Of course, I have heard people give prophecies. During my undergraduate, a little over ten years ago, we had a “prophet” come to our school (it was a third wave school) and lay their hands on everyone during the chapel service giving them personal words of prophecy. But it was hard to tell the difference between this and a session of palm reading. The words were so general, a sort of “catch-all”, that they could have been applied to anyone. “You have been through much pain lately . . . God knows.” “You are confused about a decision you are up against . . . God says, ‘go with your heart.'” “Be kind to her.”  Yes, people were listening with tears running down their faces, but I could not adjust my skepticism and allow for such a breach of consciousness. I thought —and still think today—anyone can do this. Anyone can manipulate their emotions and the emotions of others and find acceptance as they speak in platitudes. I have had this happen to me dozens of times. I spent (and still sometimes do) much time at Sam Storms’ church Bridgeway. I consider Sam to be the most articulate leader of the modern charismatic church. He is an incredibly deep thinker. He could not be easily manipulated. Yet, again, he is charismatic. And at his church, I have experienced dozens of failed prophecies and I have discussed this issue with Sam for a significant amount of time.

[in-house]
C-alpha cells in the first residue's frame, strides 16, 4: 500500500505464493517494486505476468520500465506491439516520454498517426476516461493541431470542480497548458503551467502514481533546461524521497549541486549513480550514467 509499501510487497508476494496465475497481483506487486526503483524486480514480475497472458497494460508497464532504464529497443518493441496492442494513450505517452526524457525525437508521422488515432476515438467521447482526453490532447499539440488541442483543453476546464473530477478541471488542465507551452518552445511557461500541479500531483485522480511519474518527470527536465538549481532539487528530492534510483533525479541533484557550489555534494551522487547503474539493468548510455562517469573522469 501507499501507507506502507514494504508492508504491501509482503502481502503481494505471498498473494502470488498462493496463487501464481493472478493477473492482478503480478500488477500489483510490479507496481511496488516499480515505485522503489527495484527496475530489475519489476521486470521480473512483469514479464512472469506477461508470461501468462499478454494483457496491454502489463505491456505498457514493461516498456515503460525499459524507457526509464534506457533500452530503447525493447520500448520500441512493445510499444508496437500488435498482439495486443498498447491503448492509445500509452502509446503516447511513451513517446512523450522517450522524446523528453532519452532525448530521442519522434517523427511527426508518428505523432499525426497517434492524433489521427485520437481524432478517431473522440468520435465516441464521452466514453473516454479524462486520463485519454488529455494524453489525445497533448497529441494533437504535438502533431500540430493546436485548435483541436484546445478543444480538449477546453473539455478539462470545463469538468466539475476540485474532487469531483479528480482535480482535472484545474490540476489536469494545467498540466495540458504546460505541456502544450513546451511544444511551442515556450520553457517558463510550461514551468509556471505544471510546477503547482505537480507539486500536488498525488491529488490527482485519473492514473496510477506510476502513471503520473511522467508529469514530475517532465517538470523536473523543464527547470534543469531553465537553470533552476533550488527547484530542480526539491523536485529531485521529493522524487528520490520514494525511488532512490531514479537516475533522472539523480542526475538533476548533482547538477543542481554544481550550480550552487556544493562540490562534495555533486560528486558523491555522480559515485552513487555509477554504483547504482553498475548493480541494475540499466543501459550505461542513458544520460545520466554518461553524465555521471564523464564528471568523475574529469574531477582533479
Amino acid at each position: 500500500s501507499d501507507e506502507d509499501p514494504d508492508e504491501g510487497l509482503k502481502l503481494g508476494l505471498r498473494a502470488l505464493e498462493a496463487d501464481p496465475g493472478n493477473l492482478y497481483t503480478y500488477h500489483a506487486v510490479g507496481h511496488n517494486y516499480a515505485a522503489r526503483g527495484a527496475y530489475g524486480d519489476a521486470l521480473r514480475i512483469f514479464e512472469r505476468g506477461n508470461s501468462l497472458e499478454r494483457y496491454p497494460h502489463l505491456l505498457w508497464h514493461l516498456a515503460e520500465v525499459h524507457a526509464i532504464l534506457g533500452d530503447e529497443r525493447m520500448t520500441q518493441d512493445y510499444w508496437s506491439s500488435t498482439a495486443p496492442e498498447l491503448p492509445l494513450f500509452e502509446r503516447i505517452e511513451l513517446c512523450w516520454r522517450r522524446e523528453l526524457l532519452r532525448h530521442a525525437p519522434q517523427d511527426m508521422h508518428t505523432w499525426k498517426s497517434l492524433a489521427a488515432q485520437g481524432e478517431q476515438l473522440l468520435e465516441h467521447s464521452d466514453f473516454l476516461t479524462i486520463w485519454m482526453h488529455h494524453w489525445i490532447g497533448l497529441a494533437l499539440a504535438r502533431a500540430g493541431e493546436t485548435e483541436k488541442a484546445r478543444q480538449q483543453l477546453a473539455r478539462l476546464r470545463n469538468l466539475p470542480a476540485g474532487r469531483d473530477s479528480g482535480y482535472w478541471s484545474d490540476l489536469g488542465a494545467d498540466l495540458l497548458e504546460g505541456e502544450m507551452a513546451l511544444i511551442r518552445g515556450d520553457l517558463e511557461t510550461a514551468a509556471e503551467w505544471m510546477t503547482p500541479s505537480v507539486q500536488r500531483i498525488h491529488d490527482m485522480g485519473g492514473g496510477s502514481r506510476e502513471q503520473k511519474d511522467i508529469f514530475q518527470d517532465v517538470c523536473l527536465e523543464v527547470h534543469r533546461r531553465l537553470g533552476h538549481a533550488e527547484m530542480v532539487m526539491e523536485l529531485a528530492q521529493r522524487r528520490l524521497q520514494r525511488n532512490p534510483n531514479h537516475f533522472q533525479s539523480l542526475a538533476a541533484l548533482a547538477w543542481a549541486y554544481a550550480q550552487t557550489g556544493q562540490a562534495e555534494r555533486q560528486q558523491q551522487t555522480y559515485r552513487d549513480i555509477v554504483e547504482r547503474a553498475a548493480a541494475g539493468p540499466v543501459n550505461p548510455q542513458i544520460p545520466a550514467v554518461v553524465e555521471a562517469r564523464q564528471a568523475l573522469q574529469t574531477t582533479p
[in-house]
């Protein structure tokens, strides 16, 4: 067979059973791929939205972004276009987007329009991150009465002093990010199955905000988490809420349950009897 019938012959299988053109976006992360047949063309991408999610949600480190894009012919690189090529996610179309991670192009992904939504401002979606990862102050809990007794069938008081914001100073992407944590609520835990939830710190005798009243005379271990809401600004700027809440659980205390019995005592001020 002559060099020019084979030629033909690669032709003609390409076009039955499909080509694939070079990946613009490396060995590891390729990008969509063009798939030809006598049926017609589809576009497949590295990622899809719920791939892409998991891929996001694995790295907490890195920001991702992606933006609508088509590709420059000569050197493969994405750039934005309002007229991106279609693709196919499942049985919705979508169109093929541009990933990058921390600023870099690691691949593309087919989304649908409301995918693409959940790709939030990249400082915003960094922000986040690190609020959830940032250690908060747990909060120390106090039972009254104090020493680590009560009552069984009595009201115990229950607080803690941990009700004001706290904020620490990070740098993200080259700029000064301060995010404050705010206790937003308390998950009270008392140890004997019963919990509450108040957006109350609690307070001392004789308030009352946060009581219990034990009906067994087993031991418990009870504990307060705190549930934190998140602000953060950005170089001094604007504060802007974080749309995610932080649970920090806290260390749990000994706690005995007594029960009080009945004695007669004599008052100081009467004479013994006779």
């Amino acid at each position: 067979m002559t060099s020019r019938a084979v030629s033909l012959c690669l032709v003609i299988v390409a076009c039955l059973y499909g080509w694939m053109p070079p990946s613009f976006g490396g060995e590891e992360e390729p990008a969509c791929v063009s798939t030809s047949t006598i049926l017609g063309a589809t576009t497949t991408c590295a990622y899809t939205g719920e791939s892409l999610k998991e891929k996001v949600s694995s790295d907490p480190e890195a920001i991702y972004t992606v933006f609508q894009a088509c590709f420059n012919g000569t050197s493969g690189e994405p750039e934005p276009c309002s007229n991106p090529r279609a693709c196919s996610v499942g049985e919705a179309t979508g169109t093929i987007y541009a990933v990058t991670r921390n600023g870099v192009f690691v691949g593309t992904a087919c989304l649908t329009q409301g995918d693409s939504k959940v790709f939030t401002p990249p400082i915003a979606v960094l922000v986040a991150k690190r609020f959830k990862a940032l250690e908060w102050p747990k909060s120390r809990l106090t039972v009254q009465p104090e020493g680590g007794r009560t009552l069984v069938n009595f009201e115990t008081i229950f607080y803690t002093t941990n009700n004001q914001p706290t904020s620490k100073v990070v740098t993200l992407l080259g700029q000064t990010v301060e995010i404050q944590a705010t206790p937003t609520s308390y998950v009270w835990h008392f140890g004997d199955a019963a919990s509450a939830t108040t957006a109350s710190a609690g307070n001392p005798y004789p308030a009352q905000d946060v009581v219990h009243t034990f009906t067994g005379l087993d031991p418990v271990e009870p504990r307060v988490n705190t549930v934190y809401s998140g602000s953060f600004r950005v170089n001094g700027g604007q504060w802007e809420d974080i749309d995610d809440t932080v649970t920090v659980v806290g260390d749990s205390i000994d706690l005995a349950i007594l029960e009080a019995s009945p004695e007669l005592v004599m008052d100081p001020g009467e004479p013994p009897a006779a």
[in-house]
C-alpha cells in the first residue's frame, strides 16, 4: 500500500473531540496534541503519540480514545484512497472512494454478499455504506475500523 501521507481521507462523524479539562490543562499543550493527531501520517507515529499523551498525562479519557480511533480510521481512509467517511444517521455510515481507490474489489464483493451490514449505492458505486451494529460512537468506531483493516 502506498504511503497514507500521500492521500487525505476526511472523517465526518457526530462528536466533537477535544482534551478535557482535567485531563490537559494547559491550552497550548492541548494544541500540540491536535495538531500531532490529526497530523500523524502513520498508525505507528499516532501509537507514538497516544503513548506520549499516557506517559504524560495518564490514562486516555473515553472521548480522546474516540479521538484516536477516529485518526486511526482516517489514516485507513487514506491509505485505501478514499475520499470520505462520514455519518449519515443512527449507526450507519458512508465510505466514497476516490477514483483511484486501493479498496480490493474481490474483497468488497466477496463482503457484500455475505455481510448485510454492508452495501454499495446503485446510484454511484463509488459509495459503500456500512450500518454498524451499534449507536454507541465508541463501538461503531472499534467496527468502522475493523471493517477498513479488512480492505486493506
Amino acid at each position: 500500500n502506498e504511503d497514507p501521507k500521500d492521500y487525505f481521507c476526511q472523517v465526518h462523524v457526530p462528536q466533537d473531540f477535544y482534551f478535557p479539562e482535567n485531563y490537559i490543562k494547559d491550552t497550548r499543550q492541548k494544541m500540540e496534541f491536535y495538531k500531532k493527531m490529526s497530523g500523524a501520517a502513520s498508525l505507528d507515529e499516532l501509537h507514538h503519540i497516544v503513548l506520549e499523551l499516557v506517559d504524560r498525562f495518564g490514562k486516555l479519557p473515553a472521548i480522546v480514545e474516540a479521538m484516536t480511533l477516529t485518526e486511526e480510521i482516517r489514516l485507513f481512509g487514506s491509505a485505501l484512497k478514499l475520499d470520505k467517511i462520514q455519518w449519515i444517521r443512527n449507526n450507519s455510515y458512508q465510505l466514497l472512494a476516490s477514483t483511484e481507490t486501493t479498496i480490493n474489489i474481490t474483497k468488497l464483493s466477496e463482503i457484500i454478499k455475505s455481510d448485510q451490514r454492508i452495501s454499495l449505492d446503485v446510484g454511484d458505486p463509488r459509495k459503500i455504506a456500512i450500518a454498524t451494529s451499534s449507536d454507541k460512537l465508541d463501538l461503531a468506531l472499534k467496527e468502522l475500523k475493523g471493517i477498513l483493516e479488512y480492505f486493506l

But there are rules to being a prophet that are, in my estimation, still in effect. First, if a person claims to be a prophet, they must show some type of undeniable sign. Would God really expect less? After all, I, in believing someone is a true prophet, am surrendering of my mind and  all of my thoughts about God would be affected. That is why I would say to anyone who says that they are a prophet or have the gift of prophecy, “Why should I listen to you?” Isn’t that reasonable? “What evidence do you bring that you are from the Lord?” Look at the examples of those who carried the Lord’s message in the past. Look at Moses, Elijah, Peter, and Paul. The dead were raised, the lame walked, and even shadows healed. I have never witnessed anyone who spoke on behalf of the Lord—the definition of prophecy—and accompanied such with these type of underniable miracles.